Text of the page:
The Cross Island Track is a half day hike that goes from the north to south ends of the island of Rarotonga. Most of the hiking is done on a well maintained trail, but the route is very steep in sections and will require some scrambling to get through it. Along the way is the summit of Te Rua Manga that would require class 4/5 climbing skills to attain the true summit. The Track can be completed without going for the summit and makes for a great half day outing while staying on the island. The views are incredible from the top of the ridge and the pristine jungle of chestnut and shampoo trees make the trek a very worthwhile endeavour.
Getting ThereThe Cross Island Track is most successfully done north to south. Once in Rarotonga, catch a bus to Avarua (the major town on the island). Head to Ara Metua (Great Road of Toi) and take the road going up the valley behind the Pandanus gas station (near Avatui Harbor).
The road is called Uruau Drive. Take this road past the Avatiu Power Station where you will walk (or hitch hike, taxi) to the end of the road where the pavement ends. Here begins the Cross Island Track.
Route DescriptionFrom the trailhead at the end of Uruau Drive, keep left on the road and go around the private landowners residences.
The track starts very gently through a few open fields, then emerges into the thick undergrowth. After about 10 minutes of hiking through thick jungle, you will come to a final clearing with a large boulder (some say these carvings are from the Polynesians, but I think it's from roots causing water erosion - oh well!). Here you will cross the Avatui stream for the last time and you should veer to the right and begin the steep climb up (if in doubt follow the orange triangles that are posted on various trees and stubs throughout the trail).
After some class 2/3 scrambling and very steep, hot, and wet hiking, you will come to the top of the ridge (after about 45 minutes from the stream crossing).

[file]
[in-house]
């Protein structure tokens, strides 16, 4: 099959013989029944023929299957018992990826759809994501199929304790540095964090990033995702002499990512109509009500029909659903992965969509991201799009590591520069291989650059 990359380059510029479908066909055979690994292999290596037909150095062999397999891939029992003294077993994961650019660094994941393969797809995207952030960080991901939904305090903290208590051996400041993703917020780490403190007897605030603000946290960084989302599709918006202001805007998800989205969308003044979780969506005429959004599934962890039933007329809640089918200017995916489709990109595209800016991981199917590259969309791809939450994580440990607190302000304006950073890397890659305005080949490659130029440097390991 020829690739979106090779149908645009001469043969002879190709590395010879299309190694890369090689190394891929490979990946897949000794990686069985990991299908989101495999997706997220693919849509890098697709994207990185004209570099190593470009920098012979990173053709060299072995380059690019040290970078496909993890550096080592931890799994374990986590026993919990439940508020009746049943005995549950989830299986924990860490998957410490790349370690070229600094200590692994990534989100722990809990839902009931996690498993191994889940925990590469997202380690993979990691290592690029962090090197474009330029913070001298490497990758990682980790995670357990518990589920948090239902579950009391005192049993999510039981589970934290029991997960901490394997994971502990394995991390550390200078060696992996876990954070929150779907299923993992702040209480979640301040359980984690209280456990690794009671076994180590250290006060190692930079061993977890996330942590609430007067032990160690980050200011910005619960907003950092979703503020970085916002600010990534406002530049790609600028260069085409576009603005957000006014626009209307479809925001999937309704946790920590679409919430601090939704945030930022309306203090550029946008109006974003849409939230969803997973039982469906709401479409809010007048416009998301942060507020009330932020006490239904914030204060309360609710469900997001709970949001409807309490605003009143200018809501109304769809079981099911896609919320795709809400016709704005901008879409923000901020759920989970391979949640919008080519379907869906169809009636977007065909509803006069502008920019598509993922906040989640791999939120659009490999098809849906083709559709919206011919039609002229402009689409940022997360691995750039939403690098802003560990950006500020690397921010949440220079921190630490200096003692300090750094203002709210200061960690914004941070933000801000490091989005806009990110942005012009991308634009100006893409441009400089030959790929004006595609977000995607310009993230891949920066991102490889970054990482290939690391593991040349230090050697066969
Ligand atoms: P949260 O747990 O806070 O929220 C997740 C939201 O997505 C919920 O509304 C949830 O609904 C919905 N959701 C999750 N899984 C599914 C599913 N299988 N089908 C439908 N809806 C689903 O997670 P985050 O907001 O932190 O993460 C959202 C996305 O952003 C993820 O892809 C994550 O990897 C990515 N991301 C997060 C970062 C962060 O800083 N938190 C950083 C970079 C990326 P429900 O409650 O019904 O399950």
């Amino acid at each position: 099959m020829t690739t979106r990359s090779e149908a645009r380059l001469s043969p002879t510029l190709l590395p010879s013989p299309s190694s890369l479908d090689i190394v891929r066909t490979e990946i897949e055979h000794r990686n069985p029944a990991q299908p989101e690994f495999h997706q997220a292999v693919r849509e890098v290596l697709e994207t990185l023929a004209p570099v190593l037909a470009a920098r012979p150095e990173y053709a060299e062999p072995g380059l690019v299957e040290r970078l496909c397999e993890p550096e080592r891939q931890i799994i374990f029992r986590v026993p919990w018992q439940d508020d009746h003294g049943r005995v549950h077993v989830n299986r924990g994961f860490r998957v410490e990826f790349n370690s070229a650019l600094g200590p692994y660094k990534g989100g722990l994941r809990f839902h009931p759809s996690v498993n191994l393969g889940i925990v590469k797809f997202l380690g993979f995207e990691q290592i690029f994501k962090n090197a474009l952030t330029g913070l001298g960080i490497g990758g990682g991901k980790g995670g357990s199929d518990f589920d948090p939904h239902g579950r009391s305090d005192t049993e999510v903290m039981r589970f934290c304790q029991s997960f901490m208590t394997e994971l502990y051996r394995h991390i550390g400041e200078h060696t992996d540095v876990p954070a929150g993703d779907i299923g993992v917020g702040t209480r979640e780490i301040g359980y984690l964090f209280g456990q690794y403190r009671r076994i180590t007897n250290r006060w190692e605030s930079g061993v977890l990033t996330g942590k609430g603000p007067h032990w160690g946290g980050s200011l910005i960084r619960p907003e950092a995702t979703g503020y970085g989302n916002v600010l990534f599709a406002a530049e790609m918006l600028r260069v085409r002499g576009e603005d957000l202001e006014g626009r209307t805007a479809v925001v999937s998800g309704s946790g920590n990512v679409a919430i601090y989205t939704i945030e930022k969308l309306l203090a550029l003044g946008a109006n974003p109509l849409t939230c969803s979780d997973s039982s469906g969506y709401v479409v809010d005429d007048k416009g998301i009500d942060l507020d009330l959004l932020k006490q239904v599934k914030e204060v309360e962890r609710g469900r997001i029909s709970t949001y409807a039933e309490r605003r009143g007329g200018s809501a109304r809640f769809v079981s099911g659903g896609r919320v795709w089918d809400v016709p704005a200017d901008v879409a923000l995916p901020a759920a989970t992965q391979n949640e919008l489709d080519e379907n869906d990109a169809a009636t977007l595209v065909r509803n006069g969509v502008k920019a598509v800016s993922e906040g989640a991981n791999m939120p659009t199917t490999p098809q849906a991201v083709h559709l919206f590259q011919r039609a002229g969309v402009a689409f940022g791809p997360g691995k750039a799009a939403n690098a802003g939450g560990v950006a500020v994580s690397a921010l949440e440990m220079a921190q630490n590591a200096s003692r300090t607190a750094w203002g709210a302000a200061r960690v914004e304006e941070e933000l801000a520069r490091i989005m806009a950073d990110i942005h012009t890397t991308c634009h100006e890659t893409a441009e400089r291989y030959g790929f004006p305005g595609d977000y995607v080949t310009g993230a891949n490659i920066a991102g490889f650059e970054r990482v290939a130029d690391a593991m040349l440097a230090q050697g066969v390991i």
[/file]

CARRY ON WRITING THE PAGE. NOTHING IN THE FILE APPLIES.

Here you will have the option to climb the needle (off to your right), or continue on the trail down to the south end of the island. Either path will work (straight or left). The path to your left is better marked and not as steep, but its a little longer. The path straight ahead is more direct and follows a white drain pipe. Both paths converge below near the first Papua stream crossing.
You will cross the stream a few times, so look for the orange triangle markers to guide you along. The track ends at Wigmore's Falls (aka Papua Falls) and have a swim if you can (but please remember that the water is part of the islands water source, so please be respectful).
Essential GearGood hiking boots (route can be done in trainers though, maybe preferred if forecast is going to be wet)
Sunscreen, mosquito repelent, sunglasses, water, food
*There are a few tourists who get lost every year and are forced to spend the night out in the jungle. It's not the end of the world if you do, but it would make for an awful night swatting mosquitos away. If you plan on leaving late and don't have average navigation skills, consider bringing a coat and or overnight gear (or not going!). Remember, camping is NOT allowed on the island, and you will most likely be assessed the cost of any rescue party.
Also, water can be accessed from the streams lower on the mountain. PLEASE NOTE THAT THE STREAMS FLOW DIRECTLY INTO THE WATER SOURCE FOR THE ISLAND - PLEASE TREAT THE WATER SOURCE WITH RESPECT AND DIGNITY.
[img:631472:aligncenter:medium:Well deserved swim.]
Lastly, there are no snakes on the island (or any other bad little creatures). Centipedes can bite and paper wasps can sting, but other than that, there is nothing to fear as far as critters go anywhere on the island.
External LinksHere's a blog entry I found for a couple of folks who went with "Pa."